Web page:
The word “may” is a bone of contention between the kids and me.
I grew up in a grammatically correct home. I’ll wait for your laughter to stop.
You wouldn’t automatically know that, I’m sure.
But, there were little ‘no-nos’ and big ‘no-nos’ and some of the big ones actually took hold.
The difference between “May I go outside?” and “Can I go outside?” is tremendous to the ‘word use stickler’.
My kids, day care kids, and now, my granddaughters have all been reminded of that zillions of times. I remember one summer that making the proper distinction between those phrases became my mission. Over, and over, and over, the kids were asked to rephrase their requests along with the explanation for my dismay. Some started to come around but that ‘war’ ended in a draw.
I gave up.
Well, you never know when something you do makes a difference.
At age 6 or 7, my oldest granddaughter complained about a ‘scary’ teacher. She was a very large, imposing, woman with a no-nonsense attitude. Katherine had watched other kids reduced to tears by that teacher and avoided any attention from her. But, one day, the Scary One was a substitute in Katherine’s class. Katherine needed to use the restroom and had put it off until her needs had become critical. Finally, Nature moved her to make the request.
“May I go to the restroom?” she asked.
The teacher smiled. And with an unusually tender voice responded.
“Aren’t you a polite little girl? Yes, you may.”
Whew!
That teacher treated her gently from that moment on. From the overheard future scoldings on topics of grammar (often on the “may” or “can” dynamic) from the Scary One, Katherine realized her default use of “may” (from my drills) had been the ticket to that teacher’s good side.
Katherine is 15 now. Think she still uses the word “may” correctly?
Not a chance. LOL
Oh well, it’s in her head somewhere.

Have a great Saturday folks! Avoid that Scary One if she comes around.

The Friday Reminder and Prompt for #SoCS May 1, 2021 | (lindaghill.com)


Prosery Monday- Invitation Accepted

The line for today is If you are a dreamer, come in.
The line is from Shel Silverstein’s poem, Invitation, as published in his wonderful book, Where the Sidewalk Ends
.

photo of a happy kid lying on white bed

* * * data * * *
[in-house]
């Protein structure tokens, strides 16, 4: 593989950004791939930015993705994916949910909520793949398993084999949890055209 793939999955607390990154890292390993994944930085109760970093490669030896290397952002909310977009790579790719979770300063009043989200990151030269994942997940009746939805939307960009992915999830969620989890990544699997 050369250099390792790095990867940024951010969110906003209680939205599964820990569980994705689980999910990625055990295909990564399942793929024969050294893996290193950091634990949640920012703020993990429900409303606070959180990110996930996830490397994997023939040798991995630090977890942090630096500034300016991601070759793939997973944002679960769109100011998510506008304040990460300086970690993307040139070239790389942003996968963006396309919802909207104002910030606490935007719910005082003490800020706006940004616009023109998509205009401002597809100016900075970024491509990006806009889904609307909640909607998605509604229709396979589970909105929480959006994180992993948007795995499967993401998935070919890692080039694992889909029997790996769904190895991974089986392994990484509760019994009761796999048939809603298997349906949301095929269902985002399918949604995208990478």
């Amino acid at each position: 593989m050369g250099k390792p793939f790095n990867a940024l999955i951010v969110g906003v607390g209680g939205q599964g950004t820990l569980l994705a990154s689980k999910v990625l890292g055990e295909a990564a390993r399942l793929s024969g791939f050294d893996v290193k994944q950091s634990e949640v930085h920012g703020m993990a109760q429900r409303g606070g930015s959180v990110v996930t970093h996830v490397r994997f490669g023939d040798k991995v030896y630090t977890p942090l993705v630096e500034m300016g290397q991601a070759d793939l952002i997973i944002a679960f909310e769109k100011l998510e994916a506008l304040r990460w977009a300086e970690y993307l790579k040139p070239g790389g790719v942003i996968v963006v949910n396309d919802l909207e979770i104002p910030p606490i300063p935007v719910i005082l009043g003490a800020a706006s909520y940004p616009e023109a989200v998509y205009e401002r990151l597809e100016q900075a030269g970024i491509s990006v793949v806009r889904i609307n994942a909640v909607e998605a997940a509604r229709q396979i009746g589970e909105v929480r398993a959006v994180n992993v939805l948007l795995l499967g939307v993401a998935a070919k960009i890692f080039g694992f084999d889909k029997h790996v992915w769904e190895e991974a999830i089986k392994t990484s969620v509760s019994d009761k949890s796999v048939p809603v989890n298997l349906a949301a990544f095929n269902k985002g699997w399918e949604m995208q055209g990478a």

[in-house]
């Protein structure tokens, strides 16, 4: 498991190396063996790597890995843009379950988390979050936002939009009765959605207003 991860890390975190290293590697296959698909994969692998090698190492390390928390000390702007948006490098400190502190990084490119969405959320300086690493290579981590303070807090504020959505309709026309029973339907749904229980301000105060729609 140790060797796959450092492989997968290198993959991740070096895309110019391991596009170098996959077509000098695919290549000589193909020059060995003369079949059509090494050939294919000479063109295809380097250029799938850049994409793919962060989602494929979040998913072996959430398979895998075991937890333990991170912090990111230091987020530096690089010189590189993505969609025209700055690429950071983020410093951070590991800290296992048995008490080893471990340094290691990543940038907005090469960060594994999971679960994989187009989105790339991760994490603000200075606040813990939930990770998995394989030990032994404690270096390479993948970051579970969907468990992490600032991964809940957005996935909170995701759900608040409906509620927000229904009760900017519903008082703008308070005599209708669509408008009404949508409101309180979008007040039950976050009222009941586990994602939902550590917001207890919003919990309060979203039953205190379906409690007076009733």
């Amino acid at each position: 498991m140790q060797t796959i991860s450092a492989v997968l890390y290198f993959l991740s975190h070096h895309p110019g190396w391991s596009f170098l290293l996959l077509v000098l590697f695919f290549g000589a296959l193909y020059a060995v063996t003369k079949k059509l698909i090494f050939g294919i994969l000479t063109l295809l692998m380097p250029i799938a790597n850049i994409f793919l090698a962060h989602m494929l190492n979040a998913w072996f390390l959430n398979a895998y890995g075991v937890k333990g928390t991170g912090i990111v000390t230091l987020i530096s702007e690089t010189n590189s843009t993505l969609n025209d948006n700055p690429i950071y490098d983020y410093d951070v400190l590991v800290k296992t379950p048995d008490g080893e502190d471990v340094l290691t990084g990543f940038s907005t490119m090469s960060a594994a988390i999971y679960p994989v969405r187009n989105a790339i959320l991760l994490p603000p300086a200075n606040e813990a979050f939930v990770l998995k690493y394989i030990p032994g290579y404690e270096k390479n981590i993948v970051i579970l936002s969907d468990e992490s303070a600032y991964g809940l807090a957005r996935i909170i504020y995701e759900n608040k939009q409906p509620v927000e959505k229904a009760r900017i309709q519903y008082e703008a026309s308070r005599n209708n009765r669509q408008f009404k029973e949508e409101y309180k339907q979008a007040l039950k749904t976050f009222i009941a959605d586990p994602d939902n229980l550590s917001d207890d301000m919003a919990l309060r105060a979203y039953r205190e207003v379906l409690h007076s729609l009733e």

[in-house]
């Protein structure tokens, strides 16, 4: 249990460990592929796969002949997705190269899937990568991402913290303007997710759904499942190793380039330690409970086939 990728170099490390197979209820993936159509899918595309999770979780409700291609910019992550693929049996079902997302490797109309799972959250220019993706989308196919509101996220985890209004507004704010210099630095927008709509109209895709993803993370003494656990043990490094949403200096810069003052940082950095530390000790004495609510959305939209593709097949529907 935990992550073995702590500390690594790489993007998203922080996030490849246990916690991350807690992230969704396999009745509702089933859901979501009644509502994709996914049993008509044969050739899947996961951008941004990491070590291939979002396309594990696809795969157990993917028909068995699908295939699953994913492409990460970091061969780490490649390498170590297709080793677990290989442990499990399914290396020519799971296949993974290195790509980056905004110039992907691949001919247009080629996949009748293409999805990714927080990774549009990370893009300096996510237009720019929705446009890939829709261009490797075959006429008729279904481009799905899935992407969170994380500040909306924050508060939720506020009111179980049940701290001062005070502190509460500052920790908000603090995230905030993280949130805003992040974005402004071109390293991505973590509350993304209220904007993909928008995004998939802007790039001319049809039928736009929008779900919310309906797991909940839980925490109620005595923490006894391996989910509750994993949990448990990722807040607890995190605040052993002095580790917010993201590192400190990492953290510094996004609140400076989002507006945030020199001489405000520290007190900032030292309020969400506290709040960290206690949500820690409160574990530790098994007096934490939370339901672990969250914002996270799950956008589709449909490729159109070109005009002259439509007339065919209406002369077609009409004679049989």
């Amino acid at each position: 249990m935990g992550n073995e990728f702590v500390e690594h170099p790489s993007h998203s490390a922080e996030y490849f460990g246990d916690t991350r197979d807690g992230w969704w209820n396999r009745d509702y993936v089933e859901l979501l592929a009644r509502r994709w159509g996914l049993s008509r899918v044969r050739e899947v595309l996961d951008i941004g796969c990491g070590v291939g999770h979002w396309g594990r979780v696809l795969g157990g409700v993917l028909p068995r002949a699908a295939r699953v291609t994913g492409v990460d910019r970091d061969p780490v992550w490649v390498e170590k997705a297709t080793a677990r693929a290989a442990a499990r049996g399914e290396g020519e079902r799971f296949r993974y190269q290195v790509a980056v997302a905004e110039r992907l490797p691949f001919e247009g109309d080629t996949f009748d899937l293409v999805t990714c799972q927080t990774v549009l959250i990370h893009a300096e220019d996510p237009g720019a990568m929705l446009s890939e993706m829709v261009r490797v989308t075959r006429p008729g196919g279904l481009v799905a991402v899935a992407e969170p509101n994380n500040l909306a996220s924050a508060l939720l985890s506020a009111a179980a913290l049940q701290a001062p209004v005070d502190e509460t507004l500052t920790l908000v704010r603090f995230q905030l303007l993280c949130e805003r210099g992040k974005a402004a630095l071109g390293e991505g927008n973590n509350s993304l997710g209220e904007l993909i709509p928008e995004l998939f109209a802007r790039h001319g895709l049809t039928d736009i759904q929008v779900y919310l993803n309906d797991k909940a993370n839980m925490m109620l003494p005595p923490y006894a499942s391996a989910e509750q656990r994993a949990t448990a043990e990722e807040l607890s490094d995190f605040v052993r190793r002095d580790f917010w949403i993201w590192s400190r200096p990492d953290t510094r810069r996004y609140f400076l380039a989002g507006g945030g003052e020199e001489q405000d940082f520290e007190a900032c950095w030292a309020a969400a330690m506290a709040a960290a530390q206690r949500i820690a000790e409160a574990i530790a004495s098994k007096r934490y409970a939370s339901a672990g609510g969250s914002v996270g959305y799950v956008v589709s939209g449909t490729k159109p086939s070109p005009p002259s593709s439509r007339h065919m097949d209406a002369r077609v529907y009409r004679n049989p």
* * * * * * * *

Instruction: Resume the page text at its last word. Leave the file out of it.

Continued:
“If you are a dreamer, come in.”
The old woman seemed to be talking to her closet.
The home health aide had become accustomed to ignoring conversations that made little sense. She asked her again,
“Edna, are you comfortable? Need anything?”
“No dear, we’ll be fine. See you in the morning.”
Edna Jenks had been a Kindergarten teacher for sixty years. She’d never married. So, when she’d retired, four years before, she became perilously lonely and depressed.
But, recently, her spirits had brightened dramatically. Her nurses caught her having conversations and giggling and her appetite had strikingly improved.
That very afternoon she’d sat for hours reading children’s book aloud while asking questions and applauding soundless answers.
They found her the next morning unresponsive with a peaceful smile on her face and a careworn book in her lap. It was opened to Shel Silverstein’s “Invitation”.
(144 words)

Meet me where the sidewalk ends…. | dVerse (dversepoets.com)
https://dversepoets.com

Kids are people too!

Katherine (age 6) was bewildered and frightened when asked not to get on her bus,as usual, yesterday. My daughter called her school and told them that Kat’s dad was going to pick her up for a change. Ellen specifically asked them to inform Katherine that her Daddy was coming.

The school office called Kat’s classroom and told her teacher to send Kat to the “walkers” exit. She was not to get on the bus. NO ONE TOLD KAT WHY. She was whimpering to herself until she saw her Dad. The change of plans without an explanation had her bewildered. THAT makes me angry!

It reminded me of my own experience the day President Kennedy was shot. I was just a little older than Katherine when I saw teachers congregating in our school hallway. They were crying. A voice came over the school intercom saying that we were all to go home immediately. This was almost an hour before ordinary dismissal. I ran home with my heart pounding and my eyes filled with tears. WHAT could be going on?

We had been schooled in the threat of nuclear attacks during the sixties and you can only imagine the possible scenarios that filled my head!

This is a post with a big message attached. Kids are people too! They are not mindless amoebas that litter a room. Tell them what’s going on you arrogant educators!

Whew…I feel better now. Have a nice day. 🙂